Ahmaud Arbery and Psalm 31
May 14, 2020Before the pandemic happened, we were spending a lot of time with the psalms. Thom Rock was teaching a class on them, and at Diocesan Council in February Bishop Reed had challenged the diocese to read the psalter together this year. I encourage you to continue reading them. Last week I had one of the most powerful experiences with a psalm I’ve ever had. I want to share it with you. Fair warning: Easter Season or no, it was a Good Friday kind of experience.
Our psalm last Sunday was Psalm 31:1-5, 15-16. The first verse of that passage is this:
In you, O Lord, have I taken refuge;
let me never be put to shame;
deliver me in your righteousness. (Ps. 31:1)
These are beautiful words, ones in which the speaker beseeches God to save him. Not an abstract, spiritual kind of saving, but a real, tangible saving from mortal danger. I read these words early last week as part of my usual weekly rhythm, and then a couple days later, I learned of the lynching of Ahmaud Arbery. (If that word “lynching” seems inappropriate, I commend the link to you.)
If you’re not familiar with his death and would like to read more, here’s a news link which includes links to other sources. I watched the video of the whole thing that swept the internet. It’s harrowing and I do not recommend it, though I will describe parts of it here. I remember the gunshots, the shouting.
Incline your ear to me;
make haste to deliver me. (Ps. 31:2)
The video was taken by someone driving a car behind Ahmaud, who was out running. In front of Ahmaud there is parked a white truck. In it there are white men with guns shouting for him to stop.
Behind Ahmaud, the video and all of us watching. In front of him, the men with the guns and the shouting. He tries to veer around the truck, but there is nowhere to go.
Be my strong rock, a castle to keep me safe,
for you are my crag and my stronghold;
for the sake of your Name,
lead me and guide me. (Ps. 31:3)
There is nowhere for Ahmaud to go. In front of him, there is a white truck where men with guns are shouting for him to stop. They have pursued him and now they are waiting. They are parked in front of Ahmaud, and they are waiting for him.
Take me out of the net that they have secretly set for me,
for you are my tower of strength. (Ps.31:4)
There is a fight. Ahmaud Arbery fights one of the men who were waiting for him with their weapons in their white truck. He is unarmed. He wrestles one of the men; he punches him. There is a gunshot, and then another.
Into your hands I commend my spirit,
for you have redeemed me,
O Lord, O God of truth. (Ps. 31:5)
Ahmaud and the man release each other. The man with the gun walks back to the truck. Ahmaud tries to keep running but cannot. He is bleeding. He stumbles, he falls. His body is broken.
They say he was a burglar.
My times are in your hand;
rescue me from the hand of my enemies,
and from those who persecute me. (Ps. 31:15)
Ahmaud is dead, and the weeks go by. There are no arrests. There is no outcry. There is a pandemic. We delay. We are delayed. We are slow in justice and slow in grief. Mothers like his are reminded that their fears for their sons’ lives are well-founded.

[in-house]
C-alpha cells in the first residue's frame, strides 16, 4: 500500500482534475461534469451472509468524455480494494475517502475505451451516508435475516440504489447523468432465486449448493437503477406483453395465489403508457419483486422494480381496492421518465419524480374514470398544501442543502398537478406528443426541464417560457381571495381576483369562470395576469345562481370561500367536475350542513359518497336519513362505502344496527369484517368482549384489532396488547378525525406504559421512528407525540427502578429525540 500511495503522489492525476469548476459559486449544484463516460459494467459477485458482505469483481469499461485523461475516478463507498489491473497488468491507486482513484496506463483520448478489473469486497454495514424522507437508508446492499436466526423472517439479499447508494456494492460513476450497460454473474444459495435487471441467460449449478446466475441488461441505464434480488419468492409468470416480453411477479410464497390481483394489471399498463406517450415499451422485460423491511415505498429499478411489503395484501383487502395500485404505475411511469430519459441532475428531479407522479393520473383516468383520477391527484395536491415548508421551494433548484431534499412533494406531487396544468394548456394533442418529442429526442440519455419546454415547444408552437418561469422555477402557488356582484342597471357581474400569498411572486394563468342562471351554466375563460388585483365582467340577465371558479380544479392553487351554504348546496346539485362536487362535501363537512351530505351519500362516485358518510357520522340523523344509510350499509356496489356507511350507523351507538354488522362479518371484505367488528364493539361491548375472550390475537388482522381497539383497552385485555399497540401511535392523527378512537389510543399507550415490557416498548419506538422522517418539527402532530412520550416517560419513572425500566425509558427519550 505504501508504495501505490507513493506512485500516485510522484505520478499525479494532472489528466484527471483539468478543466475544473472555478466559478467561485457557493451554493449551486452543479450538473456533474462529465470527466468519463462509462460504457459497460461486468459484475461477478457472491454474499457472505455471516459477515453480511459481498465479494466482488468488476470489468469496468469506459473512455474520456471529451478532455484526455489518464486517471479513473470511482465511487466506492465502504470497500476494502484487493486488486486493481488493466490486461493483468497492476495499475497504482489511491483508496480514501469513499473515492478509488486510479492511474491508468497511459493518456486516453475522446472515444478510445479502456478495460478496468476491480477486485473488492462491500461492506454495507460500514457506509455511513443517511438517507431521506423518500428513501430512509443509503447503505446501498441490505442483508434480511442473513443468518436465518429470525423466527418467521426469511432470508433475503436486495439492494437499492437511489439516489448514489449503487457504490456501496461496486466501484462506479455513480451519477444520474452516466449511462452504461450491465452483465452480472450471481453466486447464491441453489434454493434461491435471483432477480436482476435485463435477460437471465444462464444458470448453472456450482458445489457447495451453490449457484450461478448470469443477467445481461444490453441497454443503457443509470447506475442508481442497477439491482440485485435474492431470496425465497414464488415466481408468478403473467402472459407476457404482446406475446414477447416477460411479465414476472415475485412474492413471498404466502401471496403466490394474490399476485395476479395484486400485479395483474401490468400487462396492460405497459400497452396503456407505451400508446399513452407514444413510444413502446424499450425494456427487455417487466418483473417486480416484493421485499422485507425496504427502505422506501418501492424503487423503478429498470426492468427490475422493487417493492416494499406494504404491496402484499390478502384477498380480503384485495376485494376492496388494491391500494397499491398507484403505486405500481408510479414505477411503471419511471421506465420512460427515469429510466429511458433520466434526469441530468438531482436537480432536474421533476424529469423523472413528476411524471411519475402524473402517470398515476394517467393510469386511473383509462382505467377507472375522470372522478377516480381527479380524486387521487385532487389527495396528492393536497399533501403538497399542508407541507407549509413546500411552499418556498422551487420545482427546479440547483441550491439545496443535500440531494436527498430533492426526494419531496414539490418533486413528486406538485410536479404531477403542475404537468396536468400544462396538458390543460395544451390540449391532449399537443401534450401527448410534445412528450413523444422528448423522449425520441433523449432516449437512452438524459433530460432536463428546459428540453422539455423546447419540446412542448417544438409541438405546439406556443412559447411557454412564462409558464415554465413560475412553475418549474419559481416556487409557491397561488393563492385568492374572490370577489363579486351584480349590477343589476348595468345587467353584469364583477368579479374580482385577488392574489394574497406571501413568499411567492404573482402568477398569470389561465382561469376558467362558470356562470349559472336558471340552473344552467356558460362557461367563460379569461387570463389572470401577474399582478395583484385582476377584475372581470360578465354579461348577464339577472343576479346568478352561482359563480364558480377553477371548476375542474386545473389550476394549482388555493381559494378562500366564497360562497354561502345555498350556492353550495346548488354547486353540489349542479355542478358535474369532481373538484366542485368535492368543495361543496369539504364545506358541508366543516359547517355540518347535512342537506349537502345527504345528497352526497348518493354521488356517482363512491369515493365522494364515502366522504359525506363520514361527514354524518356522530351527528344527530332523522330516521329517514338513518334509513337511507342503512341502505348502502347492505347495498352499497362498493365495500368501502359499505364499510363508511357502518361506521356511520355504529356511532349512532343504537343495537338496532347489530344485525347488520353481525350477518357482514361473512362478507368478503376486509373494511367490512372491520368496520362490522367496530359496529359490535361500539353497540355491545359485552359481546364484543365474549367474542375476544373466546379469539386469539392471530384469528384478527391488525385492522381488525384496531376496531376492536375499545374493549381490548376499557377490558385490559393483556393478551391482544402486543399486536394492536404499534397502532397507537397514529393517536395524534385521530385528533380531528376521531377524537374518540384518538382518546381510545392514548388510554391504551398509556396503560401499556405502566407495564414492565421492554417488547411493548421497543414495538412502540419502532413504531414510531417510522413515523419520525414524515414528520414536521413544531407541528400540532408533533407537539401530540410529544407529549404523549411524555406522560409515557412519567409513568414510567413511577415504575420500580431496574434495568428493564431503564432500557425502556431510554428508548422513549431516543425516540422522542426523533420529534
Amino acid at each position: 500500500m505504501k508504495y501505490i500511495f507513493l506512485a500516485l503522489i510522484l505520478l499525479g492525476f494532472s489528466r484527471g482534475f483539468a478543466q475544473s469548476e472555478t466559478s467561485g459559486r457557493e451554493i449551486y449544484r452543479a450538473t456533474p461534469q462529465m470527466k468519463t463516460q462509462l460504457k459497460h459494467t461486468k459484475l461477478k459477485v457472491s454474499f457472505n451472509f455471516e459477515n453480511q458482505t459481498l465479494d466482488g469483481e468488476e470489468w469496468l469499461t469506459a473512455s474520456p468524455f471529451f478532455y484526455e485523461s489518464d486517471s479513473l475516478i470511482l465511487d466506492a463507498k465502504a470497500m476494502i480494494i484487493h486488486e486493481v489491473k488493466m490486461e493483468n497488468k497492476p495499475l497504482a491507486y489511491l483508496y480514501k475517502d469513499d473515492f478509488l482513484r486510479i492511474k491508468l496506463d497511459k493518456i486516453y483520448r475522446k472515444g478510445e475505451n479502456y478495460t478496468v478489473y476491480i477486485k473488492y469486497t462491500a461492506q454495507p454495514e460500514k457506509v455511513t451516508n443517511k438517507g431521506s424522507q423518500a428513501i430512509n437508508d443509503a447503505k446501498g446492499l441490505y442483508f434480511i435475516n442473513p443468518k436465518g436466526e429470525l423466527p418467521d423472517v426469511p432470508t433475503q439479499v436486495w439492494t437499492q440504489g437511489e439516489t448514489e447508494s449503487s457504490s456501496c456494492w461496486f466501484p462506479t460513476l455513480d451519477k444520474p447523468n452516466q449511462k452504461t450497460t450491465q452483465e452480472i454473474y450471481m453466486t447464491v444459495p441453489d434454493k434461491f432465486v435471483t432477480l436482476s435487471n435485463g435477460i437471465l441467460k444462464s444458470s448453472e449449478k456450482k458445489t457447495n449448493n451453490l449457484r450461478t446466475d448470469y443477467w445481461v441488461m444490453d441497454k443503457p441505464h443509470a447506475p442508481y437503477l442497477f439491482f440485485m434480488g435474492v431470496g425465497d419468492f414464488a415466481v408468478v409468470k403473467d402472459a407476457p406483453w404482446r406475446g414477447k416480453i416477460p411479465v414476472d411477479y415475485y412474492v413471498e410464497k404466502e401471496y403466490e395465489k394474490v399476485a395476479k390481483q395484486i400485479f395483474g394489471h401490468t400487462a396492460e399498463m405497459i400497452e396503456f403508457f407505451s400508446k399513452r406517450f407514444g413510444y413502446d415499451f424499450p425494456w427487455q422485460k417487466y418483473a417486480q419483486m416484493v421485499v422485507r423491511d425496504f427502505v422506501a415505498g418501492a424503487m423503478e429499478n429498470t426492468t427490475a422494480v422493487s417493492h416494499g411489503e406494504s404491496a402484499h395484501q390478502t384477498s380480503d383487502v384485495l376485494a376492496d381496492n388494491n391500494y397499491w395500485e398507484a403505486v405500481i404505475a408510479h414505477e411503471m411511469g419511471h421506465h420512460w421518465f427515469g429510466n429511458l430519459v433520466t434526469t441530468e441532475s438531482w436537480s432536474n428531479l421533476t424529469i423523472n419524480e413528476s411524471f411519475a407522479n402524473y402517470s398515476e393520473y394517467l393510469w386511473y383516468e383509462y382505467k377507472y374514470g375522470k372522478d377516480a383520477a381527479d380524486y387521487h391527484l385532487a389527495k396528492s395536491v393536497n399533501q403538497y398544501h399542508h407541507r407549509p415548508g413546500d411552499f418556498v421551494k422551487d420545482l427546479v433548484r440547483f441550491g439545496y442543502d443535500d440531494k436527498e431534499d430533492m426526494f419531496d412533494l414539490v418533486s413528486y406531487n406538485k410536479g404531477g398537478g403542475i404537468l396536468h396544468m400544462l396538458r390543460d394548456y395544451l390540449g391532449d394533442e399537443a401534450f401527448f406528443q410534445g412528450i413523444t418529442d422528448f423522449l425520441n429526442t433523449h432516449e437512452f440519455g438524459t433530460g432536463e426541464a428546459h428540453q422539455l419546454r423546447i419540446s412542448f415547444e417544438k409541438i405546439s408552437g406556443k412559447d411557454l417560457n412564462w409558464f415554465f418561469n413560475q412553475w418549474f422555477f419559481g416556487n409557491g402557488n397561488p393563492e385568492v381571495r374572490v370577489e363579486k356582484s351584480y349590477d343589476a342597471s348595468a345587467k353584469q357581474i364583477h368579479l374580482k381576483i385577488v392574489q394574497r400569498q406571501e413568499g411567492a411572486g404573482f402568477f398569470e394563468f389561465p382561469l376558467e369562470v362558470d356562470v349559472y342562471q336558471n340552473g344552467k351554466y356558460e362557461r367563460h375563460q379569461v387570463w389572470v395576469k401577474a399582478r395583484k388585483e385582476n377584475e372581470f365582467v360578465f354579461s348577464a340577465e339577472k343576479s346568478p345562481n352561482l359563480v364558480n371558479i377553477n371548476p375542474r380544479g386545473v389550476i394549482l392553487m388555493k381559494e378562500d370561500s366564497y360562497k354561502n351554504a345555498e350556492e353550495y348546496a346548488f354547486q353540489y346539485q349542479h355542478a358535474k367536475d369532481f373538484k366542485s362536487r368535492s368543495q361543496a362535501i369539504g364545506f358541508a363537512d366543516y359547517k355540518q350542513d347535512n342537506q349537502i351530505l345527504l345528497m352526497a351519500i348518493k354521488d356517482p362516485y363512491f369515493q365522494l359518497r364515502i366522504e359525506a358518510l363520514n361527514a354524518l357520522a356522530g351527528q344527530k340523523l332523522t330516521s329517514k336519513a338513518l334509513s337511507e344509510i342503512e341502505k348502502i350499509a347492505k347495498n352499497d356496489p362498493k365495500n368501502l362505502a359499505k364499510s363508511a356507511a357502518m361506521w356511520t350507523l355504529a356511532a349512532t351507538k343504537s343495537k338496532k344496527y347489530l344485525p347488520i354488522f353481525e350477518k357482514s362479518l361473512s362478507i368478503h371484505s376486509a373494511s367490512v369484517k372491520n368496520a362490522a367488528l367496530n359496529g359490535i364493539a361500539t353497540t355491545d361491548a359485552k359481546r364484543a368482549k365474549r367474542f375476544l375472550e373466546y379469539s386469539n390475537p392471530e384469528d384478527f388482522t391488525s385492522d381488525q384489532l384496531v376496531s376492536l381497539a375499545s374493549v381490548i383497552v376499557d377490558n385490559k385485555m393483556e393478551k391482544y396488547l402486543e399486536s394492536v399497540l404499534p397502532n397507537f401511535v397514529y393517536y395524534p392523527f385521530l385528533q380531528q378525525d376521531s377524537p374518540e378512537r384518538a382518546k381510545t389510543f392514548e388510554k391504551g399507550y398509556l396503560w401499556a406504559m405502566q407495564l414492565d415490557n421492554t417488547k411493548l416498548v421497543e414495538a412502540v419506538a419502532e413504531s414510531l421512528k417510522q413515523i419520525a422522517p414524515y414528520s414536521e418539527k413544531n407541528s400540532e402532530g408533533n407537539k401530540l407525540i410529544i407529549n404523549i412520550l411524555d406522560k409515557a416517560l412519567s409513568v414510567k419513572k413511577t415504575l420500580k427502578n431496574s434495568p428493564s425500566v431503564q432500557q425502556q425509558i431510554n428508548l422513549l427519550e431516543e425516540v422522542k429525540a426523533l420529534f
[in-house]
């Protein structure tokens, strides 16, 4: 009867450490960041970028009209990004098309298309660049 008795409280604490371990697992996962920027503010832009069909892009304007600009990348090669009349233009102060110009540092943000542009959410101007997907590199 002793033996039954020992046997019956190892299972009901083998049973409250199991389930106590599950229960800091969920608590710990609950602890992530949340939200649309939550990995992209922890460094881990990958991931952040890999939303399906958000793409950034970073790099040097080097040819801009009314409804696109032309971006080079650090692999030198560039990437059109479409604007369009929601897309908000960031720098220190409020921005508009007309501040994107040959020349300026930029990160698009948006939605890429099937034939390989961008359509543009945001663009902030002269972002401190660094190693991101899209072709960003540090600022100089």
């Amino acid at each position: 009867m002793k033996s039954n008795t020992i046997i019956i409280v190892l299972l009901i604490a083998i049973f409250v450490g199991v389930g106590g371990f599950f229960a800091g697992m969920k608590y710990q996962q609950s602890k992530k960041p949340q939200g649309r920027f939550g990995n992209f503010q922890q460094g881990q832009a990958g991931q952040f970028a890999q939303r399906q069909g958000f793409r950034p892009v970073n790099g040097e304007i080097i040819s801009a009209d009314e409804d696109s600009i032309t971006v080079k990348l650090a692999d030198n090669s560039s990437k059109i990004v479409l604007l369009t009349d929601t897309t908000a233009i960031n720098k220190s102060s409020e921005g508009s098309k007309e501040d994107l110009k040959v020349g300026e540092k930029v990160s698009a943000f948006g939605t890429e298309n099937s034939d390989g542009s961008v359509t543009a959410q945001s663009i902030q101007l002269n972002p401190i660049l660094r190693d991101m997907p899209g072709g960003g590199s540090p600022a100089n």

The day I heard about Ahmaud’s death I had gone for a run through many neighborhoods. I cut through a school, a construction site, a gas station parking lot, and the corner of someone’s yard. People waved. Their dogs wagged.
No one yells at me. No one assumes I must obey their commands. There are no armed men waiting in trucks.
The voice of Psalm 31 is not my voice. It is the voice of Ahmaud, and it is the voice of Jesus.
Make your face to shine upon your servant,
and in your loving kindness save me. (Ps.31:16).
Please, God, save him.
I have said the words of Psalm 31 probably more than any other psalm. They are part of the Order for Compline, which I said every night at summer camp growing up. I have meant them, and they have been my own. But this week they were not mine. They were tragic, horrifying, and strange.
They were the words of all the people we continue to crucify. The voices of those crushed by the powers and principalities of this world, by systematic racism, by vigilantism and the will to dominate.
I was reminded that in the Passion of God and humanity, we usually count three basic roles: the one on the cross, the crowd calling for blood, and the rest of us, standing far off, watching, discomforted, afraid.
But maybe that’s just how it looks from where I usually count myself, out on the pious edge, wringing my hands. This week, reading Psalm 31, I began to wonder if maybe there aren’t three roles at all. Maybe the point is to see things the way a person on the cross would see it. From there, it’s probably just the Crucified One and everybody else.
Maybe proclaiming Christ Crucified means viewing the world in this way, with the eyes of the one on the cross. It is only God’s perspective that matters, after all, only Christ who will judge the world.
It was a Good Friday kind of week because we were reminded that this is still a world where crucifixions happen. On Good Friday, the one who is on the cross is the One Who is our Judge. I found myself wondering what he sees from up there, from the place where he still hangs, and I prayed that Easter would come for the mothers of black sons.